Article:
That would be one that tries to reduce its energy needs in the first place, and then finds ways to decarbonise - either through green tariffs for mains power or by using renewable alternatives for location power. There would be a zero to landfill policy in place, making sure as much as possible is prepared for reuse, and that waste is sorted into different streams and recycled as much as possible. The 'end life' would be considered for every item purchased for the shoot, from large set builds, to drives, batteries and croc clips. And lastly, making sure that all the materials brought into the production are coming from sustainable sources in the first place! As you can see there's lots of progress to be made. For now you can use our checklist to help you take your first steps towards greener productions.
SO IS IT ALL A BIT WORTHY AND BORING BEING GREEN?
Well actually no! In the past year or so we've seen amazing innovations: solar planes, roads powering lights using cars' kinetic energy, and concepts like the circular economy and divestment. We should look at this as a creative challenge, and it makes great business sense. As consumer expectations increase and legal requirements get tighter, numerous studies have shown that becoming a more sustainable company is good for growth. And at the end of the day, wouldn't you prefer going to work every day knowing you were doing good for the environment rather than trashing it?
OK SO I'M TRYING, BUT NONE OF MY CREW OR SUPPLIERS ARE GETTING ON BOARD - HELP!
The key to all of this is WHY. If anyone is being resistant to what is asked of them, be they a member of the production team, a crew member or someone from the agency or client, explain why it’s important. Whether that’s to you personally, to the company or to the agency or client. It might be that it’s a request from the brand, it might be saving you money, it might just be that in 2016, the alternative is downright ridiculous and wasteful. Reminding is also very useful, which is why we have tools to help you hammer the message home. During pre-production you can direct people to What You Can Do which gives them some basics to think on, then you can tell them what to expect on the shoot by adding green notes to the call sheet and copying them to your email the night before, and you can remind again when you phone them with call times. Finally asking runners and location staff to help monitor and remind on set will help, and making sure you have correct signage will help reinforce things when you’ve got tired of repeating yourself (or have lost your voice). With suppliers, you can use the questions for studios and catering from the spread the word section - and don't be afraid of asking for what you want and telling them why. If you need a bit of inspiration, check out reports from previous shoots, and remember things might not work the first time, but keep persevering. In a few years, this will all be as normal as writing a risk assessment or filling out a 3rd party hotel form...
WHO'S BEHIND ADGREEN?
You can find out more about AdGreen here.
HOW CAN I GET INVOLVED WITH ADGREEN?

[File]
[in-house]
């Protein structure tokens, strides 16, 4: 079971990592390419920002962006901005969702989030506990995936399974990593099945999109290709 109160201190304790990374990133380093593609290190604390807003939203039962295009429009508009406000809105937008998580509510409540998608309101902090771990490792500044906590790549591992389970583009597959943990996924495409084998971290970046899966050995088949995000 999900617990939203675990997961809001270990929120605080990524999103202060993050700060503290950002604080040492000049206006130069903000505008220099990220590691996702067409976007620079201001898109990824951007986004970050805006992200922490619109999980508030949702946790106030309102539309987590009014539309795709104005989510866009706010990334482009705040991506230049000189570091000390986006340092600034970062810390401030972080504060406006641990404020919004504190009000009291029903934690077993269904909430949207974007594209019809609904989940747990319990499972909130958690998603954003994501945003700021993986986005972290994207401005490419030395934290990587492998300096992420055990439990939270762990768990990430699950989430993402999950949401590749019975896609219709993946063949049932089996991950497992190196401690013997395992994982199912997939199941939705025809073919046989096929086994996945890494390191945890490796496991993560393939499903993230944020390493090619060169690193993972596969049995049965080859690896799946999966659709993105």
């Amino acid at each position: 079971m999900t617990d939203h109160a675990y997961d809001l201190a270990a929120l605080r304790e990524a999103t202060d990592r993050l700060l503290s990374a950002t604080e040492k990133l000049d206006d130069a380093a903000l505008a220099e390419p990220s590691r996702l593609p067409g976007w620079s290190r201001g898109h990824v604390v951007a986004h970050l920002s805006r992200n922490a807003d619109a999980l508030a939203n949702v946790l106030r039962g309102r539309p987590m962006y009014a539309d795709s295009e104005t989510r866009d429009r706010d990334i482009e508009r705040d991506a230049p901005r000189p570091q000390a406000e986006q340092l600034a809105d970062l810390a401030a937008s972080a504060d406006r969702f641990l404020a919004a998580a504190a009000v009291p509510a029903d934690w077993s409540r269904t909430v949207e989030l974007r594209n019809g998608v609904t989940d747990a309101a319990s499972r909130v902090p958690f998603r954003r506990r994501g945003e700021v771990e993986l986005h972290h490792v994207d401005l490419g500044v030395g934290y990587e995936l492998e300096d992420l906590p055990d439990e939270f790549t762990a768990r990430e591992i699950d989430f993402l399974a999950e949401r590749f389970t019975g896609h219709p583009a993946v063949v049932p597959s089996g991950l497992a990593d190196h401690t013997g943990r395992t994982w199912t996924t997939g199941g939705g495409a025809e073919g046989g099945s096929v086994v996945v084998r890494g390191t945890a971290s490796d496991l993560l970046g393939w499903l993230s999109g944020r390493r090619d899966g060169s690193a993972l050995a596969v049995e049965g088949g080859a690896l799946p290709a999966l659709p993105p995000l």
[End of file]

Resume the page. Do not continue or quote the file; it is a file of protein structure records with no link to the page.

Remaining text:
Aside from tagging us on social media, you can contact us here. Got a question? A horror story? A great charity? Want to share how your green shoot went? Let us know. And if you want to help with the running of AdGreen, we definitely want to hear from you. Use the contact form and select 'I want to help'.
WHEN'S YOUR NEXT EVENT?
You can follow us on Facebook, Twitter and Instagram for more info about our latest events, as well as subscribing to the blog and adding yourself to our mailing list for the newsletter.
DOES IT COST MORE MONEY TO BE GREEN?
The big question. Generally no, but there are some exceptions to the rule...
Firstly, and most importantly, a lot of ‘green measures’ will actually save you money - immediately in some cases, whilst with other changes you may have to wait longer to see a return on investment. Switching to bulk water options, such as table top water coolers, in order to reduce waste, will likely be cheaper than buying crates of 500ml bottled water; and will also save you money if your waste company are charging by the bag. Printing less call sheets will save on paper and ink costs. Changing light switches to timers or movement sensors in offices and studios will involve an initial outlay, but will also see reductions in energy bills over time. If you fancy getting a bit more evidence to that effect, you could read PGA Green's Cost Benefit Analysis Report.
However, some are worried that if agencies or clients start asking for things to be done more sustainably, there will be costs involved in making that happen. For example, sourcing sustainable materials to make props or breaking down sets fully to recover recyclable materials will involve additional time with crew and studio/workshop space. If you are being asked about these at the time of bidding, we would advise that you highlight these requests and their associated costs in your bid letter, to show that they need to be covered in terms of budget by the agency/client. We would also recommend adding the following lines to your budget template as standard:
-> SECTION H (Art Dept) or SECTION I (Studio): Sustainable construction materials